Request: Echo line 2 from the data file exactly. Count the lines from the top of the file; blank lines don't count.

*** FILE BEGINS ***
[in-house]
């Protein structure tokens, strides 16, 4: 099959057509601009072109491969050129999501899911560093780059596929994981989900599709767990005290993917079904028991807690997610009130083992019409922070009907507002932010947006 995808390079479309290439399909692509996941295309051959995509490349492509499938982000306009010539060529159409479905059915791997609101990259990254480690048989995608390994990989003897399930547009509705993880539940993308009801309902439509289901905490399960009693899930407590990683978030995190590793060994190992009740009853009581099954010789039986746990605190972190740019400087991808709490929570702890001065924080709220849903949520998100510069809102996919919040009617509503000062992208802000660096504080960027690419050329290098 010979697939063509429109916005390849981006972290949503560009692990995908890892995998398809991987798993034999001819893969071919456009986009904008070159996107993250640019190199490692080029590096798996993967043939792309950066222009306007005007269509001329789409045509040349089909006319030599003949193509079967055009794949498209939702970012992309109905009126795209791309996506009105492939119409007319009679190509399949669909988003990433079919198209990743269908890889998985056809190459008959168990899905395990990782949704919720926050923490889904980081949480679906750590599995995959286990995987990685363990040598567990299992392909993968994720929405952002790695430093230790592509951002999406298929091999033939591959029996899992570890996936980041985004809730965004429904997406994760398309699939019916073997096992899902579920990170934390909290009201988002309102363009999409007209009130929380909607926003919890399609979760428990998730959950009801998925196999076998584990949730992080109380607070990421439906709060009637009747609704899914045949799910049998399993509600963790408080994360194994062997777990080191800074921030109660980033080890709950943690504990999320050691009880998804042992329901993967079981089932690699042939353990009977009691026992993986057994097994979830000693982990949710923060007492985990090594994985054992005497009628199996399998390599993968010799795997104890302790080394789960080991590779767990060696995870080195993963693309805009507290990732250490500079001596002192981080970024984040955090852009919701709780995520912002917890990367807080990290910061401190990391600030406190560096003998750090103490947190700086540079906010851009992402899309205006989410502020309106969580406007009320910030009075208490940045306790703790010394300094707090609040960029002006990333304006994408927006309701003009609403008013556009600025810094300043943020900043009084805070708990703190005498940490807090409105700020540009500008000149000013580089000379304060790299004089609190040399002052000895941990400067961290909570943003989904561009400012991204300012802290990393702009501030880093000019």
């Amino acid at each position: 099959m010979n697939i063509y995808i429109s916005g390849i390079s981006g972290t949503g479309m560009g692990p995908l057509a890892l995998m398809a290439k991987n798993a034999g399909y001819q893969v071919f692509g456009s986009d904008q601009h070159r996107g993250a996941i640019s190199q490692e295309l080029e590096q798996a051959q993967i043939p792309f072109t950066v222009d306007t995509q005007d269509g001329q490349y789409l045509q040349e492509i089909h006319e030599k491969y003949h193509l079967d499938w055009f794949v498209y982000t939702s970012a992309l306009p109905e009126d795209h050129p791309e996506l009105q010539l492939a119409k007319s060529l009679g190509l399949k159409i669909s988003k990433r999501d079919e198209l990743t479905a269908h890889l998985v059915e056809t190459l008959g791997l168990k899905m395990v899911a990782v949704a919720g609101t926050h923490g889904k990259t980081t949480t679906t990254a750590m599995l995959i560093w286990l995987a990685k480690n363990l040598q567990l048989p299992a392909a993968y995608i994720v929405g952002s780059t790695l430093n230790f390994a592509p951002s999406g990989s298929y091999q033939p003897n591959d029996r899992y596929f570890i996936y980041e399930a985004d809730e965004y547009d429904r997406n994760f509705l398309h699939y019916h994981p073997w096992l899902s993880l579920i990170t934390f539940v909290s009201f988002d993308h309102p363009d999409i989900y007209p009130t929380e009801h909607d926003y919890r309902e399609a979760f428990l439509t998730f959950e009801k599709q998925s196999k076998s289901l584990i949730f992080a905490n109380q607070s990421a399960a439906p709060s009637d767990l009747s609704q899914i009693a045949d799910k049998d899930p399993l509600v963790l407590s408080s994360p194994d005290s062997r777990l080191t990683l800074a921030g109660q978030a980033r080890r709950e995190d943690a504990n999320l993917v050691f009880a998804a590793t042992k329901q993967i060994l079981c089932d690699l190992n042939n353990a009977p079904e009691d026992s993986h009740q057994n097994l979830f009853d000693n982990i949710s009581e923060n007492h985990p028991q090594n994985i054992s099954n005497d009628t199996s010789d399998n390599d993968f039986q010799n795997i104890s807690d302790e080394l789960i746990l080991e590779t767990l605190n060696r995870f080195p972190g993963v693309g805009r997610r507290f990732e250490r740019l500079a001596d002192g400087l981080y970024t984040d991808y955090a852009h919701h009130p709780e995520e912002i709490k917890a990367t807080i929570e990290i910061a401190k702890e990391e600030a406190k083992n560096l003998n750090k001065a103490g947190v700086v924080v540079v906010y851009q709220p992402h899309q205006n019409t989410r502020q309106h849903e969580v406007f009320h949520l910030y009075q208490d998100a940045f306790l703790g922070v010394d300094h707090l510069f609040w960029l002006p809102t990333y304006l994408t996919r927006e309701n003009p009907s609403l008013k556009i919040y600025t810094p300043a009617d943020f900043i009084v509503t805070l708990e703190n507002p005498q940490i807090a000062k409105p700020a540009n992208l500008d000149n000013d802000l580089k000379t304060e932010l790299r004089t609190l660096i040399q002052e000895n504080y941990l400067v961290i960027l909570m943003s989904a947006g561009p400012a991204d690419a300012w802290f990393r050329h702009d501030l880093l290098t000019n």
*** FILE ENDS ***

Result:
């Protein structure tokens, strides 16, 4: 099959057509601009072109491969050129999501899911560093780059596929994981989900599709767990005290993917079904028991807690997610009130083992019409922070009907507002932010947006 995808390079479309290439399909692509996941295309051959995509490349492509499938982000306009010539060529159409479905059915791997609101990259990254480690048989995608390994990989003897399930547009509705993880539940993308009801309902439509289901905490399960009693899930407590990683978030995190590793060994190992009740009853009581099954010789039986746990605190972190740019400087991808709490929570702890001065924080709220849903949520998100510069809102996919919040009617509503000062992208802000660096504080960027690419050329290098 010979697939063509429109916005390849981006972290949503560009692990995908890892995998398809991987798993034999001819893969071919456009986009904008070159996107993250640019190199490692080029590096798996993967043939792309950066222009306007005007269509001329789409045509040349089909006319030599003949193509079967055009794949498209939702970012992309109905009126795209791309996506009105492939119409007319009679190509399949669909988003990433079919198209990743269908890889998985056809190459008959168990899905395990990782949704919720926050923490889904980081949480679906750590599995995959286990995987990685363990040598567990299992392909993968994720929405952002790695430093230790592509951002999406298929091999033939591959029996899992570890996936980041985004809730965004429904997406994760398309699939019916073997096992899902579920990170934390909290009201988002309102363009999409007209009130929380909607926003919890399609979760428990998730959950009801998925196999076998584990949730992080109380607070990421439906709060009637009747609704899914045949799910049998399993509600963790408080994360194994062997777990080191800074921030109660980033080890709950943690504990999320050691009880998804042992329901993967079981089932690699042939353990009977009691026992993986057994097994979830000693982990949710923060007492985990090594994985054992005497009628199996399998390599993968010799795997104890302790080394789960080991590779767990060696995870080195993963693309805009507290990732250490500079001596002192981080970024984040955090852009919701709780995520912002917890990367807080990290910061401190990391600030406190560096003998750090103490947190700086540079906010851009992402899309205006989410502020309106969580406007009320910030009075208490940045306790703790010394300094707090609040960029002006990333304006994408927006309701003009609403008013556009600025810094300043943020900043009084805070708990703190005498940490807090409105700020540009500008000149000013580089000379304060790299004089609190040399002052000895941990400067961290909570943003989904561009400012991204300012802290990393702009501030880093000019």